Reviewed today: Electro Chaabi, Hirokazu Kore-eda Screen Talk, Kalpana, Model Shop.
Uday Shankar was as much of a pioneer in Indian dance as his brother Ravi was in music. His reputation was largely built on stage performances, but he also made one film, Kalpana (Imagination), in 1948. Treasures curator Clyde Jeavons suspects it's never been shown in the UK in all that time: it's only being presented now thanks to a restoration by The World Cinema Foundation, a project by Martin Scorsese to bring undiscovered classics of global cinema back to light. And these are the people who restored A Brighter Summer Day for us back in 2010, so I'm prepared to accept their definition of 'undiscovered classic'.
Uday Shankar could almost be considered the James Franco of his time - he wrote this film, produced and directed it, designed the choreography, and plays a thinly disguised version of himself in the leading role. At least, he does after the first reel, in which his character Udayan is played by a child overactor with crazy eyes, trying to compete against adult cast members who literally twirl their moustaches in several early scenes. Still, these sequences get across that Udayan has dancing in his blood from childhood, despite the disapproval of his family and peers. When he grows up he goes out on tour with a small company, and along the way has two women vying for his favours, the lovely Uma (Amala Shankar, wife of the director) and the totally demented Kamini (Lakshmi Kanta). As Udayan's ambitions grow - first creating an academy, then a national theatre, all in the name of preserving India's culture - the love triangle inevitably gets stretched to breaking point.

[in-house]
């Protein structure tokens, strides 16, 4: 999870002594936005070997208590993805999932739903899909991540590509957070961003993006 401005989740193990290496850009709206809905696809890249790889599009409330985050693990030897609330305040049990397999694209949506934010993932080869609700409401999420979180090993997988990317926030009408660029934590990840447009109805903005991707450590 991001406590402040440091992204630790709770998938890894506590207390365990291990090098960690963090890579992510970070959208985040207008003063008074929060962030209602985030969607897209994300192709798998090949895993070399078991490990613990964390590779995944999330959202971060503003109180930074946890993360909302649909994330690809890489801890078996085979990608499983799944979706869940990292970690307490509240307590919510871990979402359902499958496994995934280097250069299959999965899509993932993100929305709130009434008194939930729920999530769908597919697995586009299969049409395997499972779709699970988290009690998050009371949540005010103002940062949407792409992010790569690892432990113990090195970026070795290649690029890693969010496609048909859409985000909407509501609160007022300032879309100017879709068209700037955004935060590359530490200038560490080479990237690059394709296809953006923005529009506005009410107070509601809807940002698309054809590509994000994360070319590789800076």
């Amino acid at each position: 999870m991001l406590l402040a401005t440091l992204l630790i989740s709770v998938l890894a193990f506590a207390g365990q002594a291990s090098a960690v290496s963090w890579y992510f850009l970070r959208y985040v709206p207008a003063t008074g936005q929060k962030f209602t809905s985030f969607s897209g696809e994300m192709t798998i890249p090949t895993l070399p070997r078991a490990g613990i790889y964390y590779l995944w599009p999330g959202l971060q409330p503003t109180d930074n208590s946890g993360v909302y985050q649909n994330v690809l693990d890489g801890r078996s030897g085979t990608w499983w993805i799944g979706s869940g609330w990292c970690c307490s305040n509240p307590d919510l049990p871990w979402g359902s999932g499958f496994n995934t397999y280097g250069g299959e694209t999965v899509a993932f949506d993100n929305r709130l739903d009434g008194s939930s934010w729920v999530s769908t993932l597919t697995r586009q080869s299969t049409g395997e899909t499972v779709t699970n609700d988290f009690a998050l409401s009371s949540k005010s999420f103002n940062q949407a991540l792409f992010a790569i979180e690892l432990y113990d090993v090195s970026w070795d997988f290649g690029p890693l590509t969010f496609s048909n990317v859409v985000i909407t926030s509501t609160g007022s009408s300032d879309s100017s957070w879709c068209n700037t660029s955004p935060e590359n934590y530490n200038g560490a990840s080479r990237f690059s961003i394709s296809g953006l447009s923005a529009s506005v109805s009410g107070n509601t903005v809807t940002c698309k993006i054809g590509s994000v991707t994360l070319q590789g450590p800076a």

You can see why the World Cinema Foundation wanted to restore this film - it's utterly one of a kind, and unlike anything you've ever seen, even coming from a country where 'masala' is a common word used to described the mix of styles in a single film. The copious dance sequences - including the gala performance that takes up most of the back end of the story - are simultaneously stagey and cinematic: shot on sets, then spiced up with jump cuts, sudden costume changes and multiple exposures. Shankar showcases a huge range of dancing styles as part of his cultural preservation agenda, but he also addresses the issue explicitly in dialogue and at least one rant directly to camera, as he tells of his fears for his country's future.
For full enjoyment of Kalpana, I suspect it would help to be a bit more clued up on the socio-political situation at the time. Its 1948 release positions its shooting during the period where India was transitioning into independence - at least one character complains that Gandhi and Nehru are taking too long to get things moving. But it's obvious that the film is crammed with references to the issues and concerns of its time. Some of them are still relevant: note the framing story where Shankar attempts to pitch his story to a movie studio whose entrance features the sign 'Box Office Our God'. But at this remove, both geographically and temporally, it's sometimes difficult to grasp everything that's going on. Without that knowledge, Kalpana still works as a wild ride of imagery broken up with a political subtext that you can't quite grasp.
3.30pm: Model Shop [trailer]
Our second archive film of the day, but instead of an introduction from Clyde Jeavons, we have LFF boss Clare Stewart doing the honours here. There's something enjoyable about seeing her get her hands dirty, as it were - normally you assume the Festival Director's job is to introduce the big movies and the famous people who come with them. She does a good job of setting this film in context: French director Jacques Demy's one attempt at making a movie in Hollywood, neglected since its 1969 release due to its lousy reception, but now back for reappraisal thanks to the hard work of LFF regular Grover Crisp and his restoration team at Columbia. (Are we going to see you on stage this festival, Grover?)